What Happens During Divorce Proceedings?

What Happens During Divorce Proceedings?


Divorces can be messy, overwhelming, and extremely difficult for any couple and family. To help you get through this process as easy as possible, we’ve outlined what happens during divorce proceedings to keep you informed. 

You Must Prove Your Relationship is Broken 

To divorce your spouse, by law you must prove that your marriage has broken down. The divorce can occur if you can prove any of the following situations:

A one-year separation period has occurred. Once the one-year mark has passed then you can apply to court for a divorce. That is unless your spouse opposes the divorce, in which case, they would need to have a legitimate reason for doing so. You can also apply for a divorce if your spouse has committed adultery or they have been mentally or physically abusive to you, which has resulted in physical violence or mental anguish.

You will need to explain why you are divorcing during the proceedings, but you do not need to prove that your spouse was at fault. It also does not matter which partner decided to leave, if you have been living apart for one year, either party can still request the divorce. 

Typical Steps in A Divorce Proceedings

First Court Date or “First Appearance”

You will have a first court date if your case occurs at the Family Court Branch of the Superior Court of Justice or the Ontario Court of Justice. This can either start with an appearance before a Dispute Resolution Officer or before the court clerk to ensure all parties have been served, and those documents are complete. If your documents are incomplete, the clerk may set another date. In the event your partner does not file their forms, the court clerk can send your case directly to the judge for a decision based on the documents you have provided.

First Case Conference

If your documents were complete at your first appearance, the court clerk will set a date for your first case conference. At the case conference, the judge will identify if all relevant information has been disclosed and discuss the case with you. They will also make procedural orders. If the parties can agree to any issues at the case conference, the judge will make an order that incorporates the resolution that has been agreed upon. Depending on the outcome, another case conference will be set to proceed to the next steps.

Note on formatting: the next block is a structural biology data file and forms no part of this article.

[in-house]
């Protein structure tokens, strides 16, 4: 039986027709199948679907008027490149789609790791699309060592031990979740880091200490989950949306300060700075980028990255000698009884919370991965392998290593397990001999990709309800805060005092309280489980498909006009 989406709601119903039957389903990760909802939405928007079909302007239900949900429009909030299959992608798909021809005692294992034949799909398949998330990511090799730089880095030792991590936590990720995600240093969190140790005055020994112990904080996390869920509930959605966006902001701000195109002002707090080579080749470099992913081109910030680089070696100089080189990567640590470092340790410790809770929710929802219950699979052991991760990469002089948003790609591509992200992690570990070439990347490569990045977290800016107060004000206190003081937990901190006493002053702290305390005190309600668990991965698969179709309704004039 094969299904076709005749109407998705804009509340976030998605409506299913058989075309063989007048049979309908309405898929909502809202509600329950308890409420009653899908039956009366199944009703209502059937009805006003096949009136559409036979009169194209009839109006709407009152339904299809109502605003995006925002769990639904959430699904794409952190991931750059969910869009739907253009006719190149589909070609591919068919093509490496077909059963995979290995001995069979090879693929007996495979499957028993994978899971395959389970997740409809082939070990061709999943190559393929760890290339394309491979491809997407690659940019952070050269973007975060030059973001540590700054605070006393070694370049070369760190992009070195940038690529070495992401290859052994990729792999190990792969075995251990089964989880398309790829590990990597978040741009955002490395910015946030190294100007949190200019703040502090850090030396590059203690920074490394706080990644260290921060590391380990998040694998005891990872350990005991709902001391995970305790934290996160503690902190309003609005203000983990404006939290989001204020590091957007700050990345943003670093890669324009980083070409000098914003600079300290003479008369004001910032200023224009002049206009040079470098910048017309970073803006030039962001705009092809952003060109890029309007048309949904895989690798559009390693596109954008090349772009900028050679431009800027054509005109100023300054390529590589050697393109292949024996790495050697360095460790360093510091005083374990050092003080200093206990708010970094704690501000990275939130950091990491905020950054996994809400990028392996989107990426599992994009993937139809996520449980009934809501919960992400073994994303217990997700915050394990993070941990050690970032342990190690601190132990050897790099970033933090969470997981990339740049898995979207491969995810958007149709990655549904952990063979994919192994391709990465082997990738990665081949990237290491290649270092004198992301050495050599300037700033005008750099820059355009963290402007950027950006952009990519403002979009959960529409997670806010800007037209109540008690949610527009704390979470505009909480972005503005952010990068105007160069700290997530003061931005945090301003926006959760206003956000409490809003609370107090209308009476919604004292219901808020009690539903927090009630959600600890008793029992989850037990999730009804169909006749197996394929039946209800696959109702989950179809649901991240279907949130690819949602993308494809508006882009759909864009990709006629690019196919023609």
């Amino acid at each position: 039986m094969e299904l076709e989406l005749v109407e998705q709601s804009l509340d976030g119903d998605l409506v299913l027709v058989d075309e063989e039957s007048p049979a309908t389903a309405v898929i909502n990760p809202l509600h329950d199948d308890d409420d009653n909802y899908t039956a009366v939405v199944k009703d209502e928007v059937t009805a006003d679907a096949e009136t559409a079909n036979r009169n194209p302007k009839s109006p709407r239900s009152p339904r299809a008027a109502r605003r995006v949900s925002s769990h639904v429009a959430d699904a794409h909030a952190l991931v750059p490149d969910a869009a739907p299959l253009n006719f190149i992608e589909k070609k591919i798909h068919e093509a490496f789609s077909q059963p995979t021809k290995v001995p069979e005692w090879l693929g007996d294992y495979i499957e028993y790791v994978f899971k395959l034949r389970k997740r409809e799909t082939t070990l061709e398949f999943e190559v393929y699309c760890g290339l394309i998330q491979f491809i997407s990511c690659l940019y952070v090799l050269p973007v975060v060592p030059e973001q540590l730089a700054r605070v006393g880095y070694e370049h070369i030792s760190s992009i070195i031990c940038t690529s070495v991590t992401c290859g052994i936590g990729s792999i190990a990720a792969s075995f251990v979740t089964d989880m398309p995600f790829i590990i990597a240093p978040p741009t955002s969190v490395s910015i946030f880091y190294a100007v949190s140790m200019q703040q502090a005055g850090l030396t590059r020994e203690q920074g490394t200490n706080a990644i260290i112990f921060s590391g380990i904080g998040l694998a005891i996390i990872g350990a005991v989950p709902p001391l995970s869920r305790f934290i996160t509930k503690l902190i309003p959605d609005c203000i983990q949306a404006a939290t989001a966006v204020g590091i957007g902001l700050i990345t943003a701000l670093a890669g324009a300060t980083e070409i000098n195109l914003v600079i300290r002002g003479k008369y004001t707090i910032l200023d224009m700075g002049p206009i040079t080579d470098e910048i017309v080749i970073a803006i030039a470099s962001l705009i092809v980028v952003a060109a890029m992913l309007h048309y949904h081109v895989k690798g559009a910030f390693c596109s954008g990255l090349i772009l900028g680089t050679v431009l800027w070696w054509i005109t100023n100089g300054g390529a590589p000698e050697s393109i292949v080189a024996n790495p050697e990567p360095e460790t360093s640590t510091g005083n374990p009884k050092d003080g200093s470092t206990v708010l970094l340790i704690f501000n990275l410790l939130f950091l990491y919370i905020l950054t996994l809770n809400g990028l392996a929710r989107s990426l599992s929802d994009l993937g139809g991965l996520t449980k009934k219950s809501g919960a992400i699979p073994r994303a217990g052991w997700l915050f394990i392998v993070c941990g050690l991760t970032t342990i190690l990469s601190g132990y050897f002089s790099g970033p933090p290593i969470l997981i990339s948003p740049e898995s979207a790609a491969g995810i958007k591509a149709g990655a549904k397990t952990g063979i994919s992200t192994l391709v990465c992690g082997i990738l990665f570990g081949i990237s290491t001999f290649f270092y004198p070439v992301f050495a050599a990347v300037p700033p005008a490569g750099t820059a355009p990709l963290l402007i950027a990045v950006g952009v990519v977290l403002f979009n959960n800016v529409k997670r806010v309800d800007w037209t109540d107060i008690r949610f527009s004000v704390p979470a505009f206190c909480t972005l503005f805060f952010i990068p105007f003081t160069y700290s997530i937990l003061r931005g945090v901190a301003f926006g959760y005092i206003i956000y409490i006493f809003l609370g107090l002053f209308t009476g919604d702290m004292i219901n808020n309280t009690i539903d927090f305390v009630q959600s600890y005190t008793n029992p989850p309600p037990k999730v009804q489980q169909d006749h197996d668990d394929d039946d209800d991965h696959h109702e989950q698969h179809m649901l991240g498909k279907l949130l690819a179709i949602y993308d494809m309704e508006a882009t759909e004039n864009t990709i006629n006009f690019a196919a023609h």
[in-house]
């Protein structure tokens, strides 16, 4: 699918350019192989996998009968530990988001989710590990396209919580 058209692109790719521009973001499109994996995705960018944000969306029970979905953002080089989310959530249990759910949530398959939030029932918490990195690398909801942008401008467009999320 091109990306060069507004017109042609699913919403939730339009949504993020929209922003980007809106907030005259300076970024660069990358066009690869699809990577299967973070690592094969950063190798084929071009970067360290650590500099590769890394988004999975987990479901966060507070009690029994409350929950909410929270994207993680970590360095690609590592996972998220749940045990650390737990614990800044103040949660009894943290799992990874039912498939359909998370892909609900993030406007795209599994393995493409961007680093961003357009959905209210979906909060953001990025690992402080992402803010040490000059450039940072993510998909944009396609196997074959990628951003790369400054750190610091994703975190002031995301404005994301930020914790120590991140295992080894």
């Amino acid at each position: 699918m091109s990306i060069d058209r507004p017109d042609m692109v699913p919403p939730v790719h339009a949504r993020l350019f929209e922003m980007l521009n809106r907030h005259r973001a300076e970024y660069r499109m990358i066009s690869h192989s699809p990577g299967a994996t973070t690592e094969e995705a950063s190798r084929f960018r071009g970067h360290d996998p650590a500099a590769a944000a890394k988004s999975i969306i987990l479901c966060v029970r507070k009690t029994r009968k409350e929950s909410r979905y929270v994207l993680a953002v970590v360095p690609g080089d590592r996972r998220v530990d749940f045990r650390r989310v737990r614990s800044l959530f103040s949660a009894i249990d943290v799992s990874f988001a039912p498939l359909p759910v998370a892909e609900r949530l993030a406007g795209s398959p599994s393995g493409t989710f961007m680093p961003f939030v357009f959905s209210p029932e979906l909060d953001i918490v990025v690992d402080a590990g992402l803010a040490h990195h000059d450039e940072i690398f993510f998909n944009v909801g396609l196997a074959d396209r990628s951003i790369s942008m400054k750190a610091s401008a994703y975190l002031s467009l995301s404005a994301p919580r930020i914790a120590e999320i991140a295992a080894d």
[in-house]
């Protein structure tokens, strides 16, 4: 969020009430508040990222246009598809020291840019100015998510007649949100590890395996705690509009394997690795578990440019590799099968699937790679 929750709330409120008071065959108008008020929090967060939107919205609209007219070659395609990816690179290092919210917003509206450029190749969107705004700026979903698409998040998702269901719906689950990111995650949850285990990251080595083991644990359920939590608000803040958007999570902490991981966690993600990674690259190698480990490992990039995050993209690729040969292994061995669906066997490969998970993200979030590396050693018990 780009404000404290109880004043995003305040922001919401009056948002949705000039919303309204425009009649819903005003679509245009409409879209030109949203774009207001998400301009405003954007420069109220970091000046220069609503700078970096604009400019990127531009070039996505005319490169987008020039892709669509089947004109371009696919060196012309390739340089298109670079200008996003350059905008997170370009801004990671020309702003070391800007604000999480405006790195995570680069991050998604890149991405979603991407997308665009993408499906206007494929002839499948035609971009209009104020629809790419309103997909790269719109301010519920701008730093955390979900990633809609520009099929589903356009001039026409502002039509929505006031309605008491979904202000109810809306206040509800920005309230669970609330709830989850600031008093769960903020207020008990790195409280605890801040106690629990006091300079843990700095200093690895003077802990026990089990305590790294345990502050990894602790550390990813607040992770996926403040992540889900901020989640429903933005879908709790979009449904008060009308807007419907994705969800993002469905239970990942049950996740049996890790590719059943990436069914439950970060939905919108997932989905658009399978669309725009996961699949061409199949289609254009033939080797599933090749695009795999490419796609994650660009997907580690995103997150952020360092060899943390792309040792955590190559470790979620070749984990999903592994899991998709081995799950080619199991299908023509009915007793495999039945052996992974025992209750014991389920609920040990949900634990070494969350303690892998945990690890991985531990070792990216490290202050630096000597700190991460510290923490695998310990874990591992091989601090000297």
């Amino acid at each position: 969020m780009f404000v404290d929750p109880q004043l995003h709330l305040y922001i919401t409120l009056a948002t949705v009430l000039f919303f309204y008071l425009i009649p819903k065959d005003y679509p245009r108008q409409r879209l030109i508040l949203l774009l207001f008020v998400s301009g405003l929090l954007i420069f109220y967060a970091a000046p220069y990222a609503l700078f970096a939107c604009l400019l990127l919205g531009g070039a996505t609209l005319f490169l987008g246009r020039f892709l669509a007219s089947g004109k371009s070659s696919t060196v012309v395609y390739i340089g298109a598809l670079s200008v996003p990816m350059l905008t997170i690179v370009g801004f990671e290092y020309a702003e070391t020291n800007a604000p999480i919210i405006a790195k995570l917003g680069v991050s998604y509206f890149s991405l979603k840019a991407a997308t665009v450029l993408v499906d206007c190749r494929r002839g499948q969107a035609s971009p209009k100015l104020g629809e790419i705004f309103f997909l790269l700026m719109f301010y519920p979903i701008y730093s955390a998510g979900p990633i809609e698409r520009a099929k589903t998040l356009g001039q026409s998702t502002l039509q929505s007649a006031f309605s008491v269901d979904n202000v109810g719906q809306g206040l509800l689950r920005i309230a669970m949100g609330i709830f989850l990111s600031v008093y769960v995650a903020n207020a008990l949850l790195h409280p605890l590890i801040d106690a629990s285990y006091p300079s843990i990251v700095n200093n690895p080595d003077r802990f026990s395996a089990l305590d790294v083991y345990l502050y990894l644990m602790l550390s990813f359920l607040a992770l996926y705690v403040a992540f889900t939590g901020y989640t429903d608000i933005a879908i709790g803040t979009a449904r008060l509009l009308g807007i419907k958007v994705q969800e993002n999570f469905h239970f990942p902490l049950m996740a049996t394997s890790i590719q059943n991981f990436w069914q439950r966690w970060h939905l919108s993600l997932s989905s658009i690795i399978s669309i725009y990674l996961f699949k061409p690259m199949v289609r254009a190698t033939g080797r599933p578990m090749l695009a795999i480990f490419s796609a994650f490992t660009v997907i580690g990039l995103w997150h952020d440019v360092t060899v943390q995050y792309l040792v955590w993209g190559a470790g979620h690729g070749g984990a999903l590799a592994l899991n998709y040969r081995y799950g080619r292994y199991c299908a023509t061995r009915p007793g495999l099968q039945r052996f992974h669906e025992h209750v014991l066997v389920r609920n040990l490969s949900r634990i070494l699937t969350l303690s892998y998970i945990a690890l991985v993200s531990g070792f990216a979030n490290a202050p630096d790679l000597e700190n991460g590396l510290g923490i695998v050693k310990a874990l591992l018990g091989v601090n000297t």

Parties can only present a motion on something that was discussed at the case conference. At this time and going forward, parties can file motions to be decided upon by the judge. If you file a motion to change the case conference can be seen by a Dispute Resolution Officer to assist with resolving any issues. 

Settlement Conference:

This is an informal meeting where the judge or judicial officer will work with the parties to attempt to achieve a settlement. The judicial officer at this meeting will not be the judge at your trial. If the parties cannot reach a settlement on their own, the next step is for the parties to agree upon the deadline for filing the documents to go to trial, known as a Trial Management Conference. 

Trial Management Conference:

During this conference, the procedures will also be set out. The goal is to get you ready for trial. Both parties must provide the court information on how they plan to present their case at the trial, including what witnesses and documents you plan to present.


A trial is only required if you cannot come to a settlement on your own. Your lawyer will work closely with you to prepare the appropriate documents, including the trial record, and any reports or orders relating to the trial. Each party will be allowed an opening statement and given time to speak before the judge about the case. A witness can also be called to provide evidence during the trial. Each party will also be allowed a closing statement summarizing the evidence before the judge. The judge has the option to make a decision at the end of the trial or at a later date.

Trial can be a lengthy and expensive process. Mediation can be attempted before going to court or at any time during the court proceedings to see if you can reach a settlement without sitting before a judge. At Zuber Brioux, we specialize in family mediation and divorce cases and would be happy to discuss with you the best option for your specific situation.